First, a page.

A Prairie Home Companion
First of all, if you are not a listener of "A Prairie Home Companion" on National Public Radio, don't even consider going to see this movie. It would be one thing if the thing were directed by a mainstream filmmaker, but it's directed by the "legendary" Robert Altman who's done such films as "Short Cuts"and "The Player," which means that the movie does nothing more than meander all over the place for 100 minutes.
Actually, I do listen to this radio show on occasion, though it's mostly by accident. I think it comes on after the Car Guys and sometimes I just listen to it because I'm numbed into near unconsciousness by its Midwestern charm. This is not such a good thing to have happen while driving.
The premise of the film is that it's the last show of "A Prairie Home Companion" due to the fact that some rich Texan has purchased the theater where the radio show airs, no doubt a not-so-subtle jab at George W. and his party's willingness to slash funding for NPR.
Altman floats around backstage as different acts get ready to perform. Of course, there's G.K. (Garrison Keillor), the host. Then there's Lefty (John C. Reilly) and Dusty (Woody Harrelson), the singing cowboys. There are singing sisters Rhonda and Yolanda Johnson (Lily Tomlin, Meryl Streep), along with Yolanda's daugher, Lola (Lindsay Lohan). Then there's the show's producer, Molly (Maya Rudolph), regular Chuck Akers (L.Q. Jones). All are waiting for Axeman (Tommy Lee Jones), the Texan, to show. Finally, there's Guy Noir (Kevin Kline), who provides security, and the Dangerous Woman (Virginia Madsen), who's an angel, watching the show, perhaps waiting to take its soul.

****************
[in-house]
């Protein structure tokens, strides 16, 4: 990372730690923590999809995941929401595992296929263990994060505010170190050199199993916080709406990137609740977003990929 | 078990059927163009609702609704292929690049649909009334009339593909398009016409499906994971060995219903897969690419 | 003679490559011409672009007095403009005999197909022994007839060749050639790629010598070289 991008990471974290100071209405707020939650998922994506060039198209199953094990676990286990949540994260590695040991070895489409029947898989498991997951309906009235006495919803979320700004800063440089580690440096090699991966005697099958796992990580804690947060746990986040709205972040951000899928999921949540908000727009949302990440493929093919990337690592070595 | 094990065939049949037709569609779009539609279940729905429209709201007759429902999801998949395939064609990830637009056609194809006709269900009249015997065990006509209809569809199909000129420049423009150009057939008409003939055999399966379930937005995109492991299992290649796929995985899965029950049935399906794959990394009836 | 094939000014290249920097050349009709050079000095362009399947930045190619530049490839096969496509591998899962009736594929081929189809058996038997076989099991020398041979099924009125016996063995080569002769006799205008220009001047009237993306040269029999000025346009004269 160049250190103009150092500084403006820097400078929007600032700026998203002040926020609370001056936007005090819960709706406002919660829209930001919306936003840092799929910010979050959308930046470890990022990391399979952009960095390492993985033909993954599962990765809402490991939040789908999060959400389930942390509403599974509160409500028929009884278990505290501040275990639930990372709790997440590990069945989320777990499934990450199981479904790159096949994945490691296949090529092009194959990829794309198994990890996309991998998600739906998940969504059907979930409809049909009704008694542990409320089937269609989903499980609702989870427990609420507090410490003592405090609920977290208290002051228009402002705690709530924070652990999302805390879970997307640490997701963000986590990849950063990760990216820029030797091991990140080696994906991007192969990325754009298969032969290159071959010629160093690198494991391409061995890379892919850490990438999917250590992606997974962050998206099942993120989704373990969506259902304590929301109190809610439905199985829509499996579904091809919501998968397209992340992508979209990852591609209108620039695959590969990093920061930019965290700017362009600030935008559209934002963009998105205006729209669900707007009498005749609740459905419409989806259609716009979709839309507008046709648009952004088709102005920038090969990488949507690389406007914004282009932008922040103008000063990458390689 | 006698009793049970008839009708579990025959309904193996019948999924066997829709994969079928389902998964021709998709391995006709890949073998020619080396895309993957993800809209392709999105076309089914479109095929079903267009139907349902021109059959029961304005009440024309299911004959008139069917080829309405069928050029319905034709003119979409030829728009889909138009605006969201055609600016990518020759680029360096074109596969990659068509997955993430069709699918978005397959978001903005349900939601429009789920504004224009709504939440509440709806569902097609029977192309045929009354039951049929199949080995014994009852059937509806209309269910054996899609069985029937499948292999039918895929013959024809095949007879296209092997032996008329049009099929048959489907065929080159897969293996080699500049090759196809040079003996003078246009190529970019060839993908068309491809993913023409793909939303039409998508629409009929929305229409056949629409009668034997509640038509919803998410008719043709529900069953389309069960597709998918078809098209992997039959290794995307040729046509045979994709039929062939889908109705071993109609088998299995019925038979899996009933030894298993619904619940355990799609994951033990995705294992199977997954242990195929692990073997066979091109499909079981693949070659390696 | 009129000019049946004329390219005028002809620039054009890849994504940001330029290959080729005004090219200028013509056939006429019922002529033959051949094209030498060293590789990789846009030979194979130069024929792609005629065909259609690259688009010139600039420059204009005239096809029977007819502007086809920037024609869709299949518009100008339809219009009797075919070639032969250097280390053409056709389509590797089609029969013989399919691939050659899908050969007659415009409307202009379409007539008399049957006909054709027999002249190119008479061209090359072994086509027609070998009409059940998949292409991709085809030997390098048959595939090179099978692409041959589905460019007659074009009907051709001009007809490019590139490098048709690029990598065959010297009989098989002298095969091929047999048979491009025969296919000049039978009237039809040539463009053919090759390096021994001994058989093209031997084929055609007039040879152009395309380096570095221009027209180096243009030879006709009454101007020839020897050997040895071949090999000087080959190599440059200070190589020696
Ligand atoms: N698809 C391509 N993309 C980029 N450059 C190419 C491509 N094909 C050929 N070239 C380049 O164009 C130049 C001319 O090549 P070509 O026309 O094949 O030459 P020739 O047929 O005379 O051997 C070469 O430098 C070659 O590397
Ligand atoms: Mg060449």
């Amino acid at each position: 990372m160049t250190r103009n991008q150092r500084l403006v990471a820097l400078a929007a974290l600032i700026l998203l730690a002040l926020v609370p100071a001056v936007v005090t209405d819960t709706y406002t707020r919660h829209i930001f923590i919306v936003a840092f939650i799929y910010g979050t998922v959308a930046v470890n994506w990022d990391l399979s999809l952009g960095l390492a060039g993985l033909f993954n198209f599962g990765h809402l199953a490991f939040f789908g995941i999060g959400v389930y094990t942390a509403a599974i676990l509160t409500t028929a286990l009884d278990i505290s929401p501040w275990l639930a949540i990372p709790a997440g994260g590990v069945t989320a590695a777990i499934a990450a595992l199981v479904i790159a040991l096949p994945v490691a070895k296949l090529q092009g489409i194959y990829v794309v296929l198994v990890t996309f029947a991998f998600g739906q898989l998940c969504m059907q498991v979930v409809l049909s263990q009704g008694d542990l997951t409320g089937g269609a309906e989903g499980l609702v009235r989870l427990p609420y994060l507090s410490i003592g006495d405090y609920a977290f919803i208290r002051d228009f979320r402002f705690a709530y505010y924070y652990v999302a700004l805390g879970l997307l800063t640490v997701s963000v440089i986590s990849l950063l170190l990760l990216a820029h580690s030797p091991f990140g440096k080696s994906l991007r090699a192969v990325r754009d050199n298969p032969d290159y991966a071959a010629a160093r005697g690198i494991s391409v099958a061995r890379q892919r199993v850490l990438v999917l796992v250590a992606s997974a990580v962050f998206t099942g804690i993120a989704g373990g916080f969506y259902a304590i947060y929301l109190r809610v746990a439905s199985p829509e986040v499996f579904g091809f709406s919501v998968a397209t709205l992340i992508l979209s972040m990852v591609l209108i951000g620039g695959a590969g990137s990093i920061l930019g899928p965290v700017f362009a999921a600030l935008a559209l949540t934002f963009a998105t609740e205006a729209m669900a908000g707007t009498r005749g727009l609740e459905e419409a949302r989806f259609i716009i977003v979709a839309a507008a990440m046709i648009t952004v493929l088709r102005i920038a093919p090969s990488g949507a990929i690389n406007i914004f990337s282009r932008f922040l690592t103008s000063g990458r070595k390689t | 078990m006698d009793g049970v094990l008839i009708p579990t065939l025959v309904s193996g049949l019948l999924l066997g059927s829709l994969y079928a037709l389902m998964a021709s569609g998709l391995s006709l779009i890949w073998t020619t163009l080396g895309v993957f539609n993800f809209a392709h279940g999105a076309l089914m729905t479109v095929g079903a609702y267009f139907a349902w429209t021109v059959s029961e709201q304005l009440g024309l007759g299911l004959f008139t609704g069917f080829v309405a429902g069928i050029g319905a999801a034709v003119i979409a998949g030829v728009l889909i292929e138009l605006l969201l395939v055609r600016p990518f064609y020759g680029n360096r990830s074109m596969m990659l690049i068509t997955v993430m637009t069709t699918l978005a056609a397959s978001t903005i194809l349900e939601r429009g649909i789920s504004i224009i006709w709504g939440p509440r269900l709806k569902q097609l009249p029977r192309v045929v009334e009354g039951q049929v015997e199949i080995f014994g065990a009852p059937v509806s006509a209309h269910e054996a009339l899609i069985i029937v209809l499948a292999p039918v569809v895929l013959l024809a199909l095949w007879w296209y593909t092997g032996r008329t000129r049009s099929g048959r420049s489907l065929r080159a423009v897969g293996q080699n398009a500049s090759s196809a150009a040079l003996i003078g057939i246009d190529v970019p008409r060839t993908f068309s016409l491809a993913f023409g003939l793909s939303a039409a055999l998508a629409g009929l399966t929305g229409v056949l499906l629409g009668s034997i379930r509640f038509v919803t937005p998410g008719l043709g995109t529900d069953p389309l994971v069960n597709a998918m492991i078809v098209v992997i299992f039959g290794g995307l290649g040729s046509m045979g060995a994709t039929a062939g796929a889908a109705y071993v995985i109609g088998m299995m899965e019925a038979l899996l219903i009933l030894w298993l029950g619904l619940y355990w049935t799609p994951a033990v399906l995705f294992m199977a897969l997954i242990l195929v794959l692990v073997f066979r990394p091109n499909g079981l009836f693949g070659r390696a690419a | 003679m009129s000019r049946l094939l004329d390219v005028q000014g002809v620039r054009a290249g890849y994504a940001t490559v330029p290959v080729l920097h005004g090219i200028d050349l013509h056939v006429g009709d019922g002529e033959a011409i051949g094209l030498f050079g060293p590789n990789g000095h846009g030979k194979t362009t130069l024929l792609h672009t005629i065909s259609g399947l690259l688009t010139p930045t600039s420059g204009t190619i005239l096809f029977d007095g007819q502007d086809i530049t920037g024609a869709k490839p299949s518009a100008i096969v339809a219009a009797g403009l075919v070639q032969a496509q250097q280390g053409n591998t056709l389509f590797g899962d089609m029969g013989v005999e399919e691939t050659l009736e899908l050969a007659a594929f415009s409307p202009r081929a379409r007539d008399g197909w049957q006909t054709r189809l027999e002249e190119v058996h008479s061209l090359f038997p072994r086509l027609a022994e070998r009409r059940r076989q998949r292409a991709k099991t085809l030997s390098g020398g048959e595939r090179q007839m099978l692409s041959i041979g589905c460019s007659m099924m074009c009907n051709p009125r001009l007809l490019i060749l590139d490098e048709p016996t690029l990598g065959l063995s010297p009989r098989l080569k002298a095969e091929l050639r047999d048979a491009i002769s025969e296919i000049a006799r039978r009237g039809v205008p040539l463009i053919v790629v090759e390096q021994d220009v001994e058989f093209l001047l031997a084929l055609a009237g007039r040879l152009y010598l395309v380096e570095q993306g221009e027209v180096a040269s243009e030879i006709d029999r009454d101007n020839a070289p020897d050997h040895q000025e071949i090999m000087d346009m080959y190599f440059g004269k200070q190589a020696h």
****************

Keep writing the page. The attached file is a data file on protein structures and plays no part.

In something that never even remotely approaches the concept of story, the camera just flits back and forth from one act to another, seeming content to do nothing more than catch a few minutes of down-home, homespun, Midwestern storytelling. Personally, about five minutes of such crap is too much for me. It was particularly painful watching Lindsay Lohan trying to go legit, looking confused about her surroundings and her diminished, inconsequential role in the whole thing.
There's nothing much worse than "A Prairie Home Companion," short of seeing that kind of homespun wit in person.
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